Theatrical Romantic Shopping Guide Head to Toe
This article is a Theatrical Romantic shopping guide for both casual and formal outfits. Please note that these are only examples. While this will give you ideas and inspirations, know that these are not rules only ways to wear your outfits. You don’t have to follow these to a T. Just because you’re a Theatrical Romantic does not mean you should look like a replica of other Theatrical Romantics.
Your ultimate goal, as the wearer, is to express your own taste and marry it to the styling principles of a Theatrical Romantic. By mixing your own taste to it, you don’t end up looking like a replica of other Theatrical Romantics (if you don’t want to). Instead, you’ll be able to put together outfits that are exclusive to you and you alone.
This article is a good place to start if you’re still new and absolutely clueless about what to wear. Once you’ve got a good grip of the principles, you can then start exploring and taking your own personal journey of self-expression through fashion.
Not sure how a Theatrical Romantic looks like? This article will show you with pictures and examples. It will also show you the styling principles.
The following were taken from the book Metamorphosis by David Kibbe, the image professional who created the Kibbe system.
Theatrical Romantic shopping guide
“Dresses should always be shapely and feminine. Defined shoulders, waist emphasis, and intricate detail (shirring, gathers, sparkles, appliqué, etc. Soft and draped necklines; tapered wrists; and a tapered hemline if short, flared hemline if long. Lightweight fabrics with sheen or plushness and luscious colors complete the picture.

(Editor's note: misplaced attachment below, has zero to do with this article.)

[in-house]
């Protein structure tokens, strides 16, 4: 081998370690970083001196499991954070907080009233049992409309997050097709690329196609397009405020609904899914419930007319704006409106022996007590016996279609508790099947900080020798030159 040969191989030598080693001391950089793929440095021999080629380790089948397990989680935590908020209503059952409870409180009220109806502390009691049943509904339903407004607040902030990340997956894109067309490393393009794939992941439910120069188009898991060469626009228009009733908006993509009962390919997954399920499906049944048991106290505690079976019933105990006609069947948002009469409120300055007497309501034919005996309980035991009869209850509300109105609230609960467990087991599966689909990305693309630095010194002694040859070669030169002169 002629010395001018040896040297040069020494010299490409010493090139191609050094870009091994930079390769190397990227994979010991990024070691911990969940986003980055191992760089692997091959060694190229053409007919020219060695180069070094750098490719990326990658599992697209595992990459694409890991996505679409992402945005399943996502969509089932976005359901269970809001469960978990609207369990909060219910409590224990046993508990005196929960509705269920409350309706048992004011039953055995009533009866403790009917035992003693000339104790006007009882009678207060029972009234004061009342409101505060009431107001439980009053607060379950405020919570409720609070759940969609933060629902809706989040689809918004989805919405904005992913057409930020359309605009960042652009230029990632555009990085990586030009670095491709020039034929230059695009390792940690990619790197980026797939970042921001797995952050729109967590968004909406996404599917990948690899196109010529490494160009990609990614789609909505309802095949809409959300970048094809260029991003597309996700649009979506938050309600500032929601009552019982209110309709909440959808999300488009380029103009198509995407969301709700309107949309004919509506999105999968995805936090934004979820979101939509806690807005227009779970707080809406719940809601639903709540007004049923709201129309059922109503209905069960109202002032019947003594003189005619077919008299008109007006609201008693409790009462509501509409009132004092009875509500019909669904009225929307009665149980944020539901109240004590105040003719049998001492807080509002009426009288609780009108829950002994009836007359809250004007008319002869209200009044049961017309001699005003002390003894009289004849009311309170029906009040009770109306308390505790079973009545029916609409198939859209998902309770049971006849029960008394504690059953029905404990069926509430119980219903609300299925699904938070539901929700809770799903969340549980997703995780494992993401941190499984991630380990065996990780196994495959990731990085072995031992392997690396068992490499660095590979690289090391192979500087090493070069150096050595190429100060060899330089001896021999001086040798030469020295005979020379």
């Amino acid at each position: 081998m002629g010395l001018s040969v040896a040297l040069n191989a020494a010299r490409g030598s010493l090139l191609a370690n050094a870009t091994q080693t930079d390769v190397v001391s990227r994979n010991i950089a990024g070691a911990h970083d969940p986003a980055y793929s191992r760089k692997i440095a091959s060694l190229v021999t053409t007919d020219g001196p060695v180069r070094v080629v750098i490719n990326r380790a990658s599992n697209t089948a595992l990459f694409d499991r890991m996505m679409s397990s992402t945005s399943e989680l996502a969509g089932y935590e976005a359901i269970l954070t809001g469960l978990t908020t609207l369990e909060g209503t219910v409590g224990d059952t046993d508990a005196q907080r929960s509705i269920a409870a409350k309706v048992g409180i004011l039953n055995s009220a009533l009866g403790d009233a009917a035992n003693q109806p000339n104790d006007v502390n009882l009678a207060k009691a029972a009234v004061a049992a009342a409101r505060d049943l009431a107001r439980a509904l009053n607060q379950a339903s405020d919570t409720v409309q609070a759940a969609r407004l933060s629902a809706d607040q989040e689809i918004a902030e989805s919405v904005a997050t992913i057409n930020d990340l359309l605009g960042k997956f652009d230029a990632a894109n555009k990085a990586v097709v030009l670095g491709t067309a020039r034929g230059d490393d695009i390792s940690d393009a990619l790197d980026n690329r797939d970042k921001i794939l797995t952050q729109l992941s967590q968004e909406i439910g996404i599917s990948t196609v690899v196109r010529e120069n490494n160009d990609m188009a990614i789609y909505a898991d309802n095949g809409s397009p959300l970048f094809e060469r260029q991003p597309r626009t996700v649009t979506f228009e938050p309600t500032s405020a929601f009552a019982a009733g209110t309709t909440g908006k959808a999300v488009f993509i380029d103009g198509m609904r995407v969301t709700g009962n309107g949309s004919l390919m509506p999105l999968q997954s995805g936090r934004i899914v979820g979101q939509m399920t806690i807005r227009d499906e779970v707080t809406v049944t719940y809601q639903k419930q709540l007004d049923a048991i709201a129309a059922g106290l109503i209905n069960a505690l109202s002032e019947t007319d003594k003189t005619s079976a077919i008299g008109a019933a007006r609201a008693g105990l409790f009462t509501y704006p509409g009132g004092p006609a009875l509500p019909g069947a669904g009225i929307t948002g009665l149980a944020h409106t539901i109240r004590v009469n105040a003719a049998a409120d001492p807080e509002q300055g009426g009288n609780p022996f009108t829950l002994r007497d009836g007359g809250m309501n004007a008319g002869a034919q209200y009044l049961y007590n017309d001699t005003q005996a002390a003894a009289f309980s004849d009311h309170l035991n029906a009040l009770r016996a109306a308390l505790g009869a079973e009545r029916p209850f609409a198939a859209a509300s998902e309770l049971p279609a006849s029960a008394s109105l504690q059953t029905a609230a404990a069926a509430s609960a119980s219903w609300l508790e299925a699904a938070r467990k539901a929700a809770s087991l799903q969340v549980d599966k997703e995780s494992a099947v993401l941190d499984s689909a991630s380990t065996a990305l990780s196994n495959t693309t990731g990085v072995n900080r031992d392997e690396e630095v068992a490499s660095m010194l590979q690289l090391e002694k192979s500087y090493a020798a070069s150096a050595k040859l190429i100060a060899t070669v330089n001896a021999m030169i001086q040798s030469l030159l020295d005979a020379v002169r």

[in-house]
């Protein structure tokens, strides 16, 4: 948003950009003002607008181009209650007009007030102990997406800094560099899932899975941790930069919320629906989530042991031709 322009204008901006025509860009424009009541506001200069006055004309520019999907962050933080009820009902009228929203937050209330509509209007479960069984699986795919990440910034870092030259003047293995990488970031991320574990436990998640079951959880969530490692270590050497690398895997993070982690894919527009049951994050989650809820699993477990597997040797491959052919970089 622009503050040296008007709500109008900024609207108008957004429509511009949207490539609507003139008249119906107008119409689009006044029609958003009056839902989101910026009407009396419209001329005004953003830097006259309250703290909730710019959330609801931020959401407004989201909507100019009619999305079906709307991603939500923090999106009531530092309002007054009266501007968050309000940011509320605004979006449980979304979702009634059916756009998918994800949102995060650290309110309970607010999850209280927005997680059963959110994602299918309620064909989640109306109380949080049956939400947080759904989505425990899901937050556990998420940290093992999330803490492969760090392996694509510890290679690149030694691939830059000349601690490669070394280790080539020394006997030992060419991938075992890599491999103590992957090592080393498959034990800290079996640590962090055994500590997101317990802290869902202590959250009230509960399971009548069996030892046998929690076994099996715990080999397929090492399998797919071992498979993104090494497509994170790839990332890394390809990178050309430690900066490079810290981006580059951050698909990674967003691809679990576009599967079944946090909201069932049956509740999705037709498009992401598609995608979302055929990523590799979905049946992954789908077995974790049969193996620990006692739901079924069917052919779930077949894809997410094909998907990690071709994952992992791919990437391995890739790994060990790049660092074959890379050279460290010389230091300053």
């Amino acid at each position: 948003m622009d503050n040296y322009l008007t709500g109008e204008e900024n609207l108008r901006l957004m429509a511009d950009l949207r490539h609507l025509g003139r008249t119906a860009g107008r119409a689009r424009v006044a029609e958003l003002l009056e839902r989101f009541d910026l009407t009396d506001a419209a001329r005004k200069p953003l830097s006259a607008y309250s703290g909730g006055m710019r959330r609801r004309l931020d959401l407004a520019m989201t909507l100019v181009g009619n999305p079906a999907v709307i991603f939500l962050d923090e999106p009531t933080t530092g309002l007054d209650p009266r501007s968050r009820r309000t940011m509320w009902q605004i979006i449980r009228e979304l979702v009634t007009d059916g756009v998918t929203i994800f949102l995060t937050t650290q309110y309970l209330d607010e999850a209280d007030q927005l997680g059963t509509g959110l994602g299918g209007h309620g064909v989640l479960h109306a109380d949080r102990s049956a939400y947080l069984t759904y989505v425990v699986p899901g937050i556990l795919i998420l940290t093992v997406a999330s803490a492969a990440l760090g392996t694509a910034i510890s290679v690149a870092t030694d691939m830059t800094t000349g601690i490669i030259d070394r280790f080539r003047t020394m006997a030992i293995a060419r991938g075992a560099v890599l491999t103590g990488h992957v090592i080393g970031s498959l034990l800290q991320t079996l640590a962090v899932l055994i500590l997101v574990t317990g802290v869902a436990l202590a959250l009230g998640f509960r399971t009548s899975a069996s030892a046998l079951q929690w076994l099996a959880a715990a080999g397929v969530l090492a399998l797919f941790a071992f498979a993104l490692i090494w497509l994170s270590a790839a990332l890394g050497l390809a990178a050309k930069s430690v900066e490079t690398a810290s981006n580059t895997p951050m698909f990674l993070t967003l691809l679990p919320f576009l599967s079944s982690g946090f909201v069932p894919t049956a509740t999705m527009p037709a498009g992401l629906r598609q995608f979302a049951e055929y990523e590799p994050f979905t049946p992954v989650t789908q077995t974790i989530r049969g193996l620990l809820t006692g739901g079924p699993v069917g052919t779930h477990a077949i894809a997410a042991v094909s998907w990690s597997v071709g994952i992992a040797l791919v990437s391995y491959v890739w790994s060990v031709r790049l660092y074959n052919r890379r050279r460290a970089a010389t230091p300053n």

- unconstructed styles
- sharply tailored styles
- long, “no waist” styles”
- symmetrical, subdued styles
When wearing separates, Theatrical Romantics should always include an artful blending of plush textures, draped fabrics, and luxurious colors so you never disrupt the soft fluidity of line. Always avoid any kind of harsh contrast between top and bottom.
3. Jackets and blazers
“Jackets should be short and nipped at the waist. Flouncy peplums that flair out or hang down in the back are best. Lapels can be very ornate, with scalloped edges, braiding, or bejeweled trim–or slightly pointed and peaked. Shawl lapels are also effective. Trim should always be ornate.”
- severely tailored jackets
- unconstructed boxy jackets
- long jackets that hide the waist
Skirts should be soft and shapely. Your version of a “straight” skirt is actually tulip-shaped, with some gathering at the waist and a narrow taper at the hem. This type of hemline should be short, no longer than just below the knee.
The other type of skirt that you wear equally well is a softly flowing skirt with an uneven hem. This will be longer, at least mid calf. Skirts should have intricate detail, such as draping, shirring, gathers, or bias-cut pieces. Trumpets, sarongs, and circles are all good shapes.
- sharp pleats
- wide, shapeless styles
- severe or straight skirts
- A-lines, pencil-slim styles
- long hemlines (except on uneven hems that drape or flow)
Pants should always be soft and draped to showcase your curvy figure. Gathers, draping, or shirring at the waist, and a narrow or tapered ankle. Pants should be short (ending at the ankle).
- straight, tailored styles
- baggy, unconstructed styles
- sharp details (pleats, cuffs, pockets)
6. Tops and blouses
Blouses should be soft and silky with draped or ornate detail and lavish, intricate trim.
- stiffly tailored styles with sharp detail
- unconstructed, shapeless styles
Plush, fluffy knits with soft necklines, ornate trim, and lavish patterns. Short shaped styles that are fitted at the waist and wrists.
- heavy, bulky knits
- skinny, ribbed knits
- shapeless, baggy styles
- plain styles such as cardigans, crewnecked shetlands, etc.
8. Evening wear